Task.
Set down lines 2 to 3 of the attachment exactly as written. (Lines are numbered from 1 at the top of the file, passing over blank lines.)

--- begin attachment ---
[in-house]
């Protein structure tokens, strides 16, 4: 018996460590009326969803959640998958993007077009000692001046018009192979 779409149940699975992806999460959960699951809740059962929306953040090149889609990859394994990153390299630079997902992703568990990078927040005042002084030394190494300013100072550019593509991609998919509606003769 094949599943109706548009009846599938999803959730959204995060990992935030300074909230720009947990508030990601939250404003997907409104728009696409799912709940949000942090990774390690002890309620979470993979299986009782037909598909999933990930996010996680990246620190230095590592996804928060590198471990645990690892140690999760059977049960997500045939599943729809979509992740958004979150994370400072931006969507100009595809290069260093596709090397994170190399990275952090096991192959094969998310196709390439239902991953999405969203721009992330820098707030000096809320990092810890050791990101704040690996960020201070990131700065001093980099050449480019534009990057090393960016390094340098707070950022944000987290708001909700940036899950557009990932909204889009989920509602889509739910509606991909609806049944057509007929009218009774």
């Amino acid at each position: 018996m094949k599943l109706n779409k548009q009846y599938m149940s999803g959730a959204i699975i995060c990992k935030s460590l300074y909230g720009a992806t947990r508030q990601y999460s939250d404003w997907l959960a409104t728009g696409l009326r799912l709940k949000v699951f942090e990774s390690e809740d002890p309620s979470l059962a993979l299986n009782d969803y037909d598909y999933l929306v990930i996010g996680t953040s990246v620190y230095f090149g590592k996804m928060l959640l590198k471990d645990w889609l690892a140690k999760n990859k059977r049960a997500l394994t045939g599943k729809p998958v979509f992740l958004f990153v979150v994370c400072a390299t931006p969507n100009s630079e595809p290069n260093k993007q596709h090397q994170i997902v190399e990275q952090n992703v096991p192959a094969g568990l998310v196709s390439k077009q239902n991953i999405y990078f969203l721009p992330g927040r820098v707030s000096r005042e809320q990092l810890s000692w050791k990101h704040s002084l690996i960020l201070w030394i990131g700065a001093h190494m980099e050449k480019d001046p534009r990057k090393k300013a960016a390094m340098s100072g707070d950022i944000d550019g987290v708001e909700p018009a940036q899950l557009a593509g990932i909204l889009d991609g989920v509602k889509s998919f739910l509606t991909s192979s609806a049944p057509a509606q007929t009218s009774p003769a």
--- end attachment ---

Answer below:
């Protein structure tokens, strides 16, 4: 018996460590009326969803959640998958993007077009000692001046018009192979 779409149940699975992806999460959960699951809740059962929306953040090149889609990859394994990153390299630079997902992703568990990078927040005042002084030394190494300013100072550019593509991609998919509606003769 094949599943109706548009009846599938999803959730959204995060990992935030300074909230720009947990508030990601939250404003997907409104728009696409799912709940949000942090990774390690002890309620979470993979299986009782037909598909999933990930996010996680990246620190230095590592996804928060590198471990645990690892140690999760059977049960997500045939599943729809979509992740958004979150994370400072931006969507100009595809290069260093596709090397994170190399990275952090096991192959094969998310196709390439239902991953999405969203721009992330820098707030000096809320990092810890050791990101704040690996960020201070990131700065001093980099050449480019534009990057090393960016390094340098707070950022944000987290708001909700940036899950557009990932909204889009989920509602889509739910509606991909609806049944057509007929009218009774």
């Amino acid at each position: 018996m094949k599943l109706n779409k548009q009846y599938m149940s999803g959730a959204i699975i995060c990992k935030s460590l300074y909230g720009a992806t947990r508030q990601y999460s939250d404003w997907l959960a409104t728009g696409l009326r799912l709940k949000v699951f942090e990774s390690e809740d002890p309620s979470l059962a993979l299986n009782d969803y037909d598909y999933l929306v990930i996010g996680t953040s990246v620190y230095f090149g590592k996804m928060l959640l590198k471990d645990w889609l690892a140690k999760n990859k059977r049960a997500l394994t045939g599943k729809p998958v979509f992740l958004f990153v979150v994370c400072a390299t931006p969507n100009s630079e595809p290069n260093k993007q596709h090397q994170i997902v190399e990275q952090n992703v096991p192959a094969g568990l998310v196709s390439k077009q239902n991953i999405y990078f969203l721009p992330g927040r820098v707030s000096r005042e809320q990092l810890s000692w050791k990101h704040s002084l690996i960020l201070w030394i990131g700065a001093h190494m980099e050449k480019d001046p534009r990057k090393k300013a960016a390094m340098s100072g707070d950022i944000d550019g987290v708001e909700p018009a940036q899950l557009a593509g990932i909204l889009d991609g989920v509602k889509s998919f739910l509606t991909s192979s609806a049944p057509a509606q007929t009218s009774p003769a």